‘The Marshall Plan For Moms’ Is Necessary But It Shouldn’t End There

Why ‘The Marshall Plan For Moms’ Should Be On Your Radar––This Is Important

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Parenting is often a thankless job. It’s also considered a labor of love, but it should be a paid position, and every parent—especially mothers—should be compensated for their work. Depending on who you ask, the financial value of being a stay-at-home-mom varies, but everyone agrees that moms (and the dads who do it too) hold more worth than they are given credit for. Salary.com reported that a mother’s salary should be $162,581. Insure.com determined a mom should earn $93,920 for the multiple jobs she does throughout the day. Other reports indicate that accountants would pay mothers $31,207 a year while economists place a market value of $15,463 a year on stay-at-home moms.

Guess how much money moms actually get? Right: Zero.

Guess who needs the most help? Exactly: Moms.

Oh yeah, and guess who has been most impacted by the pandemic and who have been forced out of the workplace in disproportionate numbers without assistance? Yup: Women and mothers, mainly Black and Latinx women.

This is why Reshma Saujani, Founder and CEO of Girls Who Code, is calling on Biden to create a Marshall Plan for Moms. 50 prominent female actors, activists, and CEOs signed a letter that was published in the New York Times urging Biden to address the fact that “two million of us have left the workforce, at a rate of four times that of men in September alone. Millions more have been forced to cut back our hours or work around the clock to keep our jobs and be full-time caregivers.”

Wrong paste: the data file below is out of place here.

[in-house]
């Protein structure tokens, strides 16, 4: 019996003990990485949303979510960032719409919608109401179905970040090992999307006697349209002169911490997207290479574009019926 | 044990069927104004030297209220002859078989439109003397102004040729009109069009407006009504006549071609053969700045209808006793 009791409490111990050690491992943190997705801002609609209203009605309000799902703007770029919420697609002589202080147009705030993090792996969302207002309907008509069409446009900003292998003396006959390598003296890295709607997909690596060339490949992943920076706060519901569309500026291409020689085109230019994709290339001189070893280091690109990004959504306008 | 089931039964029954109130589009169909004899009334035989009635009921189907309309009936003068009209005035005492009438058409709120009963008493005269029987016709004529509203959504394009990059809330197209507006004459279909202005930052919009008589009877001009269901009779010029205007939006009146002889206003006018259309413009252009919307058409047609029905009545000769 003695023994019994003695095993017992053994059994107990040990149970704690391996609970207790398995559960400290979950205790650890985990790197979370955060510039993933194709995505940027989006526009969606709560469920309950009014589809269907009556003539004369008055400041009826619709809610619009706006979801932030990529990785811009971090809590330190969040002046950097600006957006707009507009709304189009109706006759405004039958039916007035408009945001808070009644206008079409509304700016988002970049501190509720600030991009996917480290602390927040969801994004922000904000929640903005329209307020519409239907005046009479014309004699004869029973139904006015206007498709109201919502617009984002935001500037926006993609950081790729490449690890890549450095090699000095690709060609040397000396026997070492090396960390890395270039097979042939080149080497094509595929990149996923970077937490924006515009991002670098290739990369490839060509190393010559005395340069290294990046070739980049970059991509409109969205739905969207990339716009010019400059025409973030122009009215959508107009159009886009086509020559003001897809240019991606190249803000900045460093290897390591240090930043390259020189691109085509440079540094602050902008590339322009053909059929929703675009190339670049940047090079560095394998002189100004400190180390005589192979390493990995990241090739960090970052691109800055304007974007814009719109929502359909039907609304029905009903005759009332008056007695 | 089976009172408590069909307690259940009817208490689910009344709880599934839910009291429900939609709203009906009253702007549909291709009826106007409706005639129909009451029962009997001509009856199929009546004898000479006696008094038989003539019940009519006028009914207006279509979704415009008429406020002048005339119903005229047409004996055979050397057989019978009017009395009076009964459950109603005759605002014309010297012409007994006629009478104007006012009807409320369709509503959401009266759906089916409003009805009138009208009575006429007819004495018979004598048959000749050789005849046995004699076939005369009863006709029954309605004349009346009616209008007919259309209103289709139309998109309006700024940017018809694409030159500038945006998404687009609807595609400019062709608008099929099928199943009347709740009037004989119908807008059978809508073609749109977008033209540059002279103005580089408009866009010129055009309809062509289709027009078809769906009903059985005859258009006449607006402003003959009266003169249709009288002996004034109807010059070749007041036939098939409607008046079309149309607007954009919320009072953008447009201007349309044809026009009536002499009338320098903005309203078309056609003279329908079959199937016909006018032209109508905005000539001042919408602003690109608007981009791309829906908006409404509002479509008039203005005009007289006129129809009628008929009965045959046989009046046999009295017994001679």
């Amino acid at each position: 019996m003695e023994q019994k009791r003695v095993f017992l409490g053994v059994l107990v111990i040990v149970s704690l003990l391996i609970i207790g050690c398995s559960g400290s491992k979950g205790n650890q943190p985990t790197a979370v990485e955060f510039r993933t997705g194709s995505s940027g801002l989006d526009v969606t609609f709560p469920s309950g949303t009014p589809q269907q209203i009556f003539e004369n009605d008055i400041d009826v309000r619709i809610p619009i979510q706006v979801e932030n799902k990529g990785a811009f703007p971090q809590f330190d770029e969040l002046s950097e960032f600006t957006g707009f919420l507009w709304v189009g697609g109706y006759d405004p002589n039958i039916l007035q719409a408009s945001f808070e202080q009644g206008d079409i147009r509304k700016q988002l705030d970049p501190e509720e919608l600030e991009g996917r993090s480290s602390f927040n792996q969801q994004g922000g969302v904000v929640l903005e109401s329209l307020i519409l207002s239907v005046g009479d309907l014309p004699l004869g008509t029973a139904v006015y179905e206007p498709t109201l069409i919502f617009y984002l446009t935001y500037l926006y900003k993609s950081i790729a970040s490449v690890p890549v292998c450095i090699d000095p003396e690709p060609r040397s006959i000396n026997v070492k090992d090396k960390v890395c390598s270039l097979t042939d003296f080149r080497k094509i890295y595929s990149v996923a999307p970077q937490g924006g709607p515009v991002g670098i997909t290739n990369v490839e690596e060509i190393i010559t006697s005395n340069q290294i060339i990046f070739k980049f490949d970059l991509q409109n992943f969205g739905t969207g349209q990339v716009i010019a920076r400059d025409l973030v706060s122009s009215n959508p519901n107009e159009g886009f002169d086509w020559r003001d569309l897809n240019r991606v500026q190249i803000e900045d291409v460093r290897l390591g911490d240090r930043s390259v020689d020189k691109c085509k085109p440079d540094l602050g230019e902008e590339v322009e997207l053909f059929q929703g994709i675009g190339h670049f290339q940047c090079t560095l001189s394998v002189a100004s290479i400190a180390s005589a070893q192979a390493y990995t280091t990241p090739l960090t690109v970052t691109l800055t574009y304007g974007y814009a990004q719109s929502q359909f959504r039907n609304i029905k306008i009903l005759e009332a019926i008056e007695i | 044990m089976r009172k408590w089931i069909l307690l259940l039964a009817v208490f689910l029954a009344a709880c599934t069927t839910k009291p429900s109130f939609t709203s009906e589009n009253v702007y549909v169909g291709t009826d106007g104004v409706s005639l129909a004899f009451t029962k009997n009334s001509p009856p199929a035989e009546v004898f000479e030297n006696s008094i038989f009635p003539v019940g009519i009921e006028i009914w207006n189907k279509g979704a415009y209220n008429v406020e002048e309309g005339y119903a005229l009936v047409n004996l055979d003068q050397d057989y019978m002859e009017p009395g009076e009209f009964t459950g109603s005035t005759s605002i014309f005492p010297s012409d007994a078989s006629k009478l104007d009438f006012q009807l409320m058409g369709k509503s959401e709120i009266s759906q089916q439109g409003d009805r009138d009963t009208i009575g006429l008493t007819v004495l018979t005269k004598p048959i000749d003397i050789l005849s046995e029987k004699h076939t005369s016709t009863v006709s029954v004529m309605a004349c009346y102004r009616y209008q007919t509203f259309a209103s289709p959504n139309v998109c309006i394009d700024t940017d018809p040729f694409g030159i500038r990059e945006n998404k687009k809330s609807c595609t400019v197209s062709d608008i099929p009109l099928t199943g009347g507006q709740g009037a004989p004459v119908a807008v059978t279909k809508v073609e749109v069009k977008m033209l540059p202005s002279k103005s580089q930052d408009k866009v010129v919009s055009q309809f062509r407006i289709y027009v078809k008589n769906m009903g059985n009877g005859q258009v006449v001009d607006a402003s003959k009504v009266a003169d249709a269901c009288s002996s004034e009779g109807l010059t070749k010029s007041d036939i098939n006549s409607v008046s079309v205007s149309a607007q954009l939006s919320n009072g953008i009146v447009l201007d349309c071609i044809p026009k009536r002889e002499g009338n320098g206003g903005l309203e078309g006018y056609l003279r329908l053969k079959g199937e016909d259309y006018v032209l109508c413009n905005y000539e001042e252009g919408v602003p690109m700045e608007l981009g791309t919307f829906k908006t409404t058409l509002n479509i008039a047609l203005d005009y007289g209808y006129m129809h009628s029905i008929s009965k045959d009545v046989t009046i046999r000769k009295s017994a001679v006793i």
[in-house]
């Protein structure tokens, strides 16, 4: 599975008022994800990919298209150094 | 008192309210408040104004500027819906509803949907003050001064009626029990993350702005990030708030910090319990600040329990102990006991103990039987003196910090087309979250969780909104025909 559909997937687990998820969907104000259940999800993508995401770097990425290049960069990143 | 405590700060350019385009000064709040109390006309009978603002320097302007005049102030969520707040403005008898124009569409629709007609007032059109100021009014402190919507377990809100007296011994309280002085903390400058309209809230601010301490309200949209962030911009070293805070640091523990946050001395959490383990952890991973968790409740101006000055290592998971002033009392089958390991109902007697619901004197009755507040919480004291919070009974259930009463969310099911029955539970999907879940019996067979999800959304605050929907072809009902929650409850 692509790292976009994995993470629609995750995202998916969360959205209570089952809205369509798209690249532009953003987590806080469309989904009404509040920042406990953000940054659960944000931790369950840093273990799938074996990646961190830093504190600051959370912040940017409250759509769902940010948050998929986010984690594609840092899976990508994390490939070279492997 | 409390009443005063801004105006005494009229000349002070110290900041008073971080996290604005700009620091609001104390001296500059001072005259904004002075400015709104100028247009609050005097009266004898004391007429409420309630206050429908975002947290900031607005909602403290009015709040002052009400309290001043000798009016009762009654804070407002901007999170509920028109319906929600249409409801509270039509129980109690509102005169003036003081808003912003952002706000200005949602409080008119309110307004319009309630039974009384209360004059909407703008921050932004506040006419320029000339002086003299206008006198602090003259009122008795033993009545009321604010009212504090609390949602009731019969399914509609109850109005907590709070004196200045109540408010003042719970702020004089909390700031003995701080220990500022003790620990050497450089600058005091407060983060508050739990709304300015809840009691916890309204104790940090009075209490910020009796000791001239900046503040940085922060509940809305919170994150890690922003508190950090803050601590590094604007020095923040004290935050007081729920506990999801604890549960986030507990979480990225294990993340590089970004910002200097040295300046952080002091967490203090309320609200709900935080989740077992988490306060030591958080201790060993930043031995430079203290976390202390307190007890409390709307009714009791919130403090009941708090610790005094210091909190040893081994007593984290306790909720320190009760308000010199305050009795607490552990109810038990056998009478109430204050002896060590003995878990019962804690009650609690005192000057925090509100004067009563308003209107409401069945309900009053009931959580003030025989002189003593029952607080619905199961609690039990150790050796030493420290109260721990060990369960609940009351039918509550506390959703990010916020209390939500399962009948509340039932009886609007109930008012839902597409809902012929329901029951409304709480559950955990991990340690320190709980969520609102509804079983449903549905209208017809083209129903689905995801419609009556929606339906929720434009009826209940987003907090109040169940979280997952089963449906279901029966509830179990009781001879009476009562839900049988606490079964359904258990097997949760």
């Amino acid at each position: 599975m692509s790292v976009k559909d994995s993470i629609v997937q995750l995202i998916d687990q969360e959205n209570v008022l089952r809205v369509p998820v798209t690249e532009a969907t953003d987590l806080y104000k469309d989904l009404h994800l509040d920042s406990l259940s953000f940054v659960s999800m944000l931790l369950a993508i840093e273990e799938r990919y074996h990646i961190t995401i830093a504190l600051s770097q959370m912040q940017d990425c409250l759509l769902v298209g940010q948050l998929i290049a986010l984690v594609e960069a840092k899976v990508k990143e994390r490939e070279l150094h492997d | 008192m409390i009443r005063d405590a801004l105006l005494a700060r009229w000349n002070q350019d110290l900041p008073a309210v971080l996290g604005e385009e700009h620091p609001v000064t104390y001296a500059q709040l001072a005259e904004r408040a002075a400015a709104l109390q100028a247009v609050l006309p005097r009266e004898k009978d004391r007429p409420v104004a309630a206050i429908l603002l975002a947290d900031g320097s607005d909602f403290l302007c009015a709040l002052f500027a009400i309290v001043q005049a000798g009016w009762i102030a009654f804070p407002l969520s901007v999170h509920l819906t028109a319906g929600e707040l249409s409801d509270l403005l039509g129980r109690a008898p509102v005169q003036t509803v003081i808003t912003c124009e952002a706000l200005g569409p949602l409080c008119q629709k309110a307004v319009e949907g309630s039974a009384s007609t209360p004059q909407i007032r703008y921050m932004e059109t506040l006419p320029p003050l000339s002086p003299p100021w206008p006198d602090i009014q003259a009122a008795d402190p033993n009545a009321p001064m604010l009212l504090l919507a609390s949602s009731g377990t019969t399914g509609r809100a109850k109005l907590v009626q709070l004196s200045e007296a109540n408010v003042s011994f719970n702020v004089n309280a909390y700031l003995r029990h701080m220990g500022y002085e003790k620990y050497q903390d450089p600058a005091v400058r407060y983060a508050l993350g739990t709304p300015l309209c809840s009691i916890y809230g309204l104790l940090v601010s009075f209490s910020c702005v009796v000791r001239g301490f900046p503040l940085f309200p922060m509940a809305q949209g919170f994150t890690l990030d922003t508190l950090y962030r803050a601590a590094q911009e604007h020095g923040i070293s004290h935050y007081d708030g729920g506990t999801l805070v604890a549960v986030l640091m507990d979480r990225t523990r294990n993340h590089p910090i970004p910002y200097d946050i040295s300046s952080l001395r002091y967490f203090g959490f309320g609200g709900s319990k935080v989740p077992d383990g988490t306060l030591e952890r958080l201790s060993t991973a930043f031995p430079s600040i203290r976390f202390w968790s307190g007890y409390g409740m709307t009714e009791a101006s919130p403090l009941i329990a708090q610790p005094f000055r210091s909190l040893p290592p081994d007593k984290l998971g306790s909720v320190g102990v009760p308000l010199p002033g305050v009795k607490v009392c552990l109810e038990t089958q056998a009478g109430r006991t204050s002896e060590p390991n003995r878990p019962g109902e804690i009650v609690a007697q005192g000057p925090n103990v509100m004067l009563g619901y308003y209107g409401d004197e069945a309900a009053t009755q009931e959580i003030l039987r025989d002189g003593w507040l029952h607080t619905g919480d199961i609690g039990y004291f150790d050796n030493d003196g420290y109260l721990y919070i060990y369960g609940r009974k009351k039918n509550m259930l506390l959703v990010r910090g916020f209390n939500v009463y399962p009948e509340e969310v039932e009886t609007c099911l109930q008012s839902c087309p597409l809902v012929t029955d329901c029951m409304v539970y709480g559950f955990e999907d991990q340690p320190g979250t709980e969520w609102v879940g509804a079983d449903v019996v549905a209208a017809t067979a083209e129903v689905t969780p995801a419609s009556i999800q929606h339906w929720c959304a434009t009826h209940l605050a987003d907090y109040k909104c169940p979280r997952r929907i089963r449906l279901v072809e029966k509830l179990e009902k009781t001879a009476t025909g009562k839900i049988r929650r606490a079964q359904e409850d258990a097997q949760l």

Named after an economic aid package that was provided to Europeans after WWII, the Marshall Plan for Moms asks that every mother receive a $2,400 stipend for their unpaid labor and losses because of the pandemic. The plan would offer short-term monthly payments based on need. Saujani told Fast Company, “We’re in a national crisis for mothers. This crisis has exposed the undue burden we place on mothers. The labor participation of mothers is what it was in the 1980s. Think about how much we’ve lost in the last year.”

We can’t claim the fact that COVID-19 has hit the economy hard without acknowledging that this is tied directly to the impact the pandemic has had on women and mothers—specifically Black women and POC. One report estimates that when mothers leave the work force and reduce work hours in order to assume caretaking responsibilities, $64.5 billion per year is lost in wages and economic activity.

This is because women are more likely to work in jobs that were forced to shut down first and stay shut down—places like retail, hospitality, healthcare, schools, and daycares. Add the loss of jobs at schools and daycares with the loss of safe places for their kids to be during the day, and you have mothers drowning in not only the tasks of being all of the things to all of the people in their care, but also in the fear or reality of not making financial ends meet. Women are more likely to be caretakers for their parents and in-laws as well.